Lucy Sherriff is currently studying a PgDip in newspaper journalism at Cardiff University. She also runs her own blog on vintage fashion and shopping at vintage www.sherrifflucy.blogspot.com
In the past couple of years, Cardiff has seen many independent stores close due to the recession.
The retailers who survived the worst of the economic downturn now face a new challenge; taking on the high street giants.
By Lucy Sherriff
In September 2009, John Lewis opened its doors to stories of clothes, homeware, perfumes, electronics, and furniture.
The corporate giant was part of a scheme to regenerate the Hayes, and bring business and money to Cardiff. Certainly, Cardiff has benefited from the new St David’s shopping centre, but how well have independent stores fared?
As part of the city centre’s facelift, St Mary’s Street was pedestrianised. Many owners of shops in the arcades have complained their footfall has decreased since this change. Several of the arcade shops were left out of pocket due to the lengthy roadworks on St Mary’s Street.
Rachael Corrigan, who owns Couture clothing in Castle Street Arcade, said: “The council were right to do the roadworks, but they didn’t do them in the best way. A lot of people went under as a result of the works, because they lost so much business.
“Morale is really low at the moment.”
In addition to the problematic roadworks, shops in the arcades have had to cope with increased competition from high street stores which have appeared in the Hayes over the past year. Hobo’s, in the High Street Arcade, is under threat from Urban Outfitters which opened last Thursday.
Peter Walsh, who works in the vintage store said: “We still have loyal customers who will shop here, because we sell similar items to Urban Outfitters, but at cheaper prices.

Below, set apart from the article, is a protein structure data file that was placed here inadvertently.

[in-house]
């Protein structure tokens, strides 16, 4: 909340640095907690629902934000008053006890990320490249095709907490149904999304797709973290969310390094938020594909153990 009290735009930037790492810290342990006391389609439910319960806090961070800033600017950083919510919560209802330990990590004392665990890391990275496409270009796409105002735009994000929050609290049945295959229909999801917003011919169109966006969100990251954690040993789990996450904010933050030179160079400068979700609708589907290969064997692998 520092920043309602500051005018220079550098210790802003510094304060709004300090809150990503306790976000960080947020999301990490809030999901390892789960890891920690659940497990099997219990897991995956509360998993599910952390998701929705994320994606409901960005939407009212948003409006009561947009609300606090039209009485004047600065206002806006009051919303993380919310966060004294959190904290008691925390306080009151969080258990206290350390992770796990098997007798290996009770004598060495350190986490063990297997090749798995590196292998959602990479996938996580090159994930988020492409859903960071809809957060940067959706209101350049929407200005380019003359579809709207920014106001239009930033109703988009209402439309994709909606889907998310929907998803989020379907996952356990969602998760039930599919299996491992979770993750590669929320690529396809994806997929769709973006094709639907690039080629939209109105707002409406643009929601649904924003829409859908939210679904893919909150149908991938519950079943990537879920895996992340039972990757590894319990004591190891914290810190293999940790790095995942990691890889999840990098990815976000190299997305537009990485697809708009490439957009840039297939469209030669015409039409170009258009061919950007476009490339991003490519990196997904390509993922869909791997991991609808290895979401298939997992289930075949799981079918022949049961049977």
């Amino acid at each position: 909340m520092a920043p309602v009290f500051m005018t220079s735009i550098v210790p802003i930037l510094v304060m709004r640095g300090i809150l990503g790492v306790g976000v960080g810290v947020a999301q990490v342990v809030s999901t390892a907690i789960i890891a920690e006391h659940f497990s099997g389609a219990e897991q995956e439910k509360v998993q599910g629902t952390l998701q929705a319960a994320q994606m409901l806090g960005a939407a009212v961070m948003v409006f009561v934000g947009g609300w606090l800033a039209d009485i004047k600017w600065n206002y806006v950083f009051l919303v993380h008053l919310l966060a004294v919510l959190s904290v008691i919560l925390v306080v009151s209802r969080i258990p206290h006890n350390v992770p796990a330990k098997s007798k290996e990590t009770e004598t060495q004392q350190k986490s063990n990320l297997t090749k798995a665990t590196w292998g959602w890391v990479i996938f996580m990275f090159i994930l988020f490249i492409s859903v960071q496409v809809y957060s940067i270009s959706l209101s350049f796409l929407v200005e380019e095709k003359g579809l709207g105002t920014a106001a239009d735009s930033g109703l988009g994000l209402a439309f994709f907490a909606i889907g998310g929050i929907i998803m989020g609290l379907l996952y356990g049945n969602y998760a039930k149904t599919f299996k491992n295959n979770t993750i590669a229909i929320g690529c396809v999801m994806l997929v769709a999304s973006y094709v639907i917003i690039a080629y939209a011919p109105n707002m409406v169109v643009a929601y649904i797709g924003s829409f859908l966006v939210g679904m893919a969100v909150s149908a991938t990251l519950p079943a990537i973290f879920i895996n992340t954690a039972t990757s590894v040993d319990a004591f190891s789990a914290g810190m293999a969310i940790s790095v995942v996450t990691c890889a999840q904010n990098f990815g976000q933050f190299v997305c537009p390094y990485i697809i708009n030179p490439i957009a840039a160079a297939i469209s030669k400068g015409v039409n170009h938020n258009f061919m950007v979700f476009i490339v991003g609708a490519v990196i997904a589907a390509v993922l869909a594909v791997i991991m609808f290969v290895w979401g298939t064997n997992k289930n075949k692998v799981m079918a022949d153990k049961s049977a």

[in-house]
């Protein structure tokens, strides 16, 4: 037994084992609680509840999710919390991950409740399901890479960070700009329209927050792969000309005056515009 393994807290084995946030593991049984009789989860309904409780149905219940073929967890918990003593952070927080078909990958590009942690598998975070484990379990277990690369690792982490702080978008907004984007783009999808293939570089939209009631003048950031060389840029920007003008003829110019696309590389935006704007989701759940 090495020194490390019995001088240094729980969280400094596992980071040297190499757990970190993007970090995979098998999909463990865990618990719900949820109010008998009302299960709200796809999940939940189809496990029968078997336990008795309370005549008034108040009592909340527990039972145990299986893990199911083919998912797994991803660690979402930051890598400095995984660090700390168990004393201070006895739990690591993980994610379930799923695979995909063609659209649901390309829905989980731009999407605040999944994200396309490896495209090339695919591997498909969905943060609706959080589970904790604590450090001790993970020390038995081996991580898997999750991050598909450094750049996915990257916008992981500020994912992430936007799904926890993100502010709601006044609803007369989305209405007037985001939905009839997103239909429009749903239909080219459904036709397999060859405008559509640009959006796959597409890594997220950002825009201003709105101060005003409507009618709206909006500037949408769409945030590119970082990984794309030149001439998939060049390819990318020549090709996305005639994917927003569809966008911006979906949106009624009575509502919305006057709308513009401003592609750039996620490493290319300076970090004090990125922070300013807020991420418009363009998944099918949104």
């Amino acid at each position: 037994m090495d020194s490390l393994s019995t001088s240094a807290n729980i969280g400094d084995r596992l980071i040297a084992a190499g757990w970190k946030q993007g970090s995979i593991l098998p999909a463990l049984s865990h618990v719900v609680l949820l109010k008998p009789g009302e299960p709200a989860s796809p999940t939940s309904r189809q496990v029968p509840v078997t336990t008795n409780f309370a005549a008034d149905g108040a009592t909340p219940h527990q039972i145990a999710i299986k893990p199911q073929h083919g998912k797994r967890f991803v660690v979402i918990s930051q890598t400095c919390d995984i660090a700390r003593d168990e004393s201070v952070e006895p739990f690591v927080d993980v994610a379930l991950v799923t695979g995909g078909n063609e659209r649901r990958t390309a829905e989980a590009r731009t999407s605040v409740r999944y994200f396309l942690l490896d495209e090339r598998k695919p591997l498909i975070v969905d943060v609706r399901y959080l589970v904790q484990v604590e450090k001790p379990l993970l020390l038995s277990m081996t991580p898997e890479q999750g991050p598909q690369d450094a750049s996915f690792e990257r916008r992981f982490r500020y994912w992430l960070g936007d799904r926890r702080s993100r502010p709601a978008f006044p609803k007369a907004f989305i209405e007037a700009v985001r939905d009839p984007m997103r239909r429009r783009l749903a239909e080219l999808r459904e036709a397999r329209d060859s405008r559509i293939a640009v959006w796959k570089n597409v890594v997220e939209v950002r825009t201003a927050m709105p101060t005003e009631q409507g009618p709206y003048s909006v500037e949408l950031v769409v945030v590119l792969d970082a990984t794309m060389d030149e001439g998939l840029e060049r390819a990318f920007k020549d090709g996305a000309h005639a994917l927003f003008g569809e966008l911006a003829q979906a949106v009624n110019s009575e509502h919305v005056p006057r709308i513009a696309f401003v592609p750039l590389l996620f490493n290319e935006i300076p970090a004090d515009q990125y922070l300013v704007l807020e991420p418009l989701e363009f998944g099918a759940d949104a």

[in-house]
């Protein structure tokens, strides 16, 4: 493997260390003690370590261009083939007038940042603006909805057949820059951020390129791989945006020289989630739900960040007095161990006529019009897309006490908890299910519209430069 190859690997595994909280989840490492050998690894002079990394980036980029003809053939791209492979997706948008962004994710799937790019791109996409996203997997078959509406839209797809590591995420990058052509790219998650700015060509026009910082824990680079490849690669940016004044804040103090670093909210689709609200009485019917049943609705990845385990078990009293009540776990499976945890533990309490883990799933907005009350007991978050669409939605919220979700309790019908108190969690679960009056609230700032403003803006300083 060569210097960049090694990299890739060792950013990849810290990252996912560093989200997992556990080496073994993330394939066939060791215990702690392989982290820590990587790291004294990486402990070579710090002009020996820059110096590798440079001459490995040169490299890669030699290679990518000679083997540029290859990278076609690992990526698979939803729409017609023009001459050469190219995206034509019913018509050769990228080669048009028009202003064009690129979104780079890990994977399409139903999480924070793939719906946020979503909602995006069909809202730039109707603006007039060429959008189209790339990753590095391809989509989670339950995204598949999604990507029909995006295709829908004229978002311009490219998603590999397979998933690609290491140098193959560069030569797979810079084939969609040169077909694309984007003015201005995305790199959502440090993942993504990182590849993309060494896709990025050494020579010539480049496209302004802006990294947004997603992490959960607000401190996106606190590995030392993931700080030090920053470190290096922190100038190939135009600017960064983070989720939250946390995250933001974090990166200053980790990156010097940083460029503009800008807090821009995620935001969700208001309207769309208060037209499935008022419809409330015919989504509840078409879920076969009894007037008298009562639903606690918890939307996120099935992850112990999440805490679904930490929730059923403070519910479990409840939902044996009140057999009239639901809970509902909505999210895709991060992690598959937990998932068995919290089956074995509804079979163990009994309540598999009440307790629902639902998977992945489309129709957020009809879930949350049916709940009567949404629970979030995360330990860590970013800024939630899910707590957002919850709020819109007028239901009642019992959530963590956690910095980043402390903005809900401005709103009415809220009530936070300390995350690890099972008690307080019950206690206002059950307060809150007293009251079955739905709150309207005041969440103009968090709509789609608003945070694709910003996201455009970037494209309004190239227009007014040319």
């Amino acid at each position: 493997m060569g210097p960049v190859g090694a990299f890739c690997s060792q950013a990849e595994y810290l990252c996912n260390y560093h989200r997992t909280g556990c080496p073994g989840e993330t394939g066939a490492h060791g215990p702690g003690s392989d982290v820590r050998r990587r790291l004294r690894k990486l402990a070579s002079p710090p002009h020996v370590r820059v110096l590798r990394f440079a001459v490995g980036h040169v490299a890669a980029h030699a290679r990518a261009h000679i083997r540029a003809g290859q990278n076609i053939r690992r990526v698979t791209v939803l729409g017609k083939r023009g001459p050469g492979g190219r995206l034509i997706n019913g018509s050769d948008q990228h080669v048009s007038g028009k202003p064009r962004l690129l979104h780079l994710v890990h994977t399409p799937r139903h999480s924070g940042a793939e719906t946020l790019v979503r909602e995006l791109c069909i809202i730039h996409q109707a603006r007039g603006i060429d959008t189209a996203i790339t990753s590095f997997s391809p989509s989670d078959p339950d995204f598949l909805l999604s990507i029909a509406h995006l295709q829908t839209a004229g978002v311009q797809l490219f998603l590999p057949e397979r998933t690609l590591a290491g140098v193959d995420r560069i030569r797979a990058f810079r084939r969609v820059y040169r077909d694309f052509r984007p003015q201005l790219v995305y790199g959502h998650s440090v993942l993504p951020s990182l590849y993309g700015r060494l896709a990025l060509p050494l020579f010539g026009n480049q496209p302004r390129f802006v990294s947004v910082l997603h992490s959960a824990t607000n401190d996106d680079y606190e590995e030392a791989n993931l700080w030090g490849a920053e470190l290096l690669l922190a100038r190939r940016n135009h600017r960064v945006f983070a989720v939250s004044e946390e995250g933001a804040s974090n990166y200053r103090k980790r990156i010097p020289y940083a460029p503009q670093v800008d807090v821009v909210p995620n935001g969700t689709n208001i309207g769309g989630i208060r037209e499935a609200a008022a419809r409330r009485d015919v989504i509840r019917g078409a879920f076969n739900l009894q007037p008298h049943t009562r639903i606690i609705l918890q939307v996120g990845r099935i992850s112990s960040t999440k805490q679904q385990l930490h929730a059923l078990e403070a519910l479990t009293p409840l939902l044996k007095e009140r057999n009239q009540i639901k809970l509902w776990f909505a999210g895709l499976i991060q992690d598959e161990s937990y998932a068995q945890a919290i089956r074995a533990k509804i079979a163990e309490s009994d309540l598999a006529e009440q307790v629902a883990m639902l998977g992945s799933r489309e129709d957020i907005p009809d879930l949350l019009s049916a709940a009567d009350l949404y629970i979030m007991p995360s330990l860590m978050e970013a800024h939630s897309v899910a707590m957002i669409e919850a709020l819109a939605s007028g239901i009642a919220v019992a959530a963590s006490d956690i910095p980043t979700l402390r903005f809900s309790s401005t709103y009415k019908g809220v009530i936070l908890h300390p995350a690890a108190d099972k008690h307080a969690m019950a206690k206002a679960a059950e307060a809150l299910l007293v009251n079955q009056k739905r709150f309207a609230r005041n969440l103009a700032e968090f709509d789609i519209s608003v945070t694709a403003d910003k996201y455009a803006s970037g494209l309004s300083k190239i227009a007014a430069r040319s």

“However, we’ve definitely seen a decrease in customers.”
Wardrobe, a men’s clothing store, used to occupy the space opposite Hobo’s. They had traded in the High Street arcade for almost 20 years, but owner Mano Lima shut up shop earlier this year. He held the retail giants in the newly developed shopping centre to blame.
Many of the arcade stores are concerned the shoppers who visit Cardiff to do their Christmas shopping will head to John Lewis and the other high street chains, rather than exploring the arcades. Some of the Christmas market stalls in St Mary’s Street have apparently already been compensated by the council due to lack of business, yet they have only been open a few weeks.
Rhian Samuel owns Looby Loo’s in High Street Arcade, along with her daughter, Lowri Grove. The store, which opened in October last year, has also seen a decrease in footfall, yet has not received compensation. Mrs Samuel said: “The council refuses to recognise we have had a significant loss of earnings.
“It is the council business rate which needs to be reduced.”
Miss Grove added “We offer a very different shopping experience to St David’s so it is quite difficult to compete. Hopefully, business will pick up for Christmas.”
It appears it is not the new stores who should be held responsible for the decrease in business for independent shops.
Instead, many people feel the council needs to support local retailers, to ensure Cardiff maintains its individuality, and local traders can survive.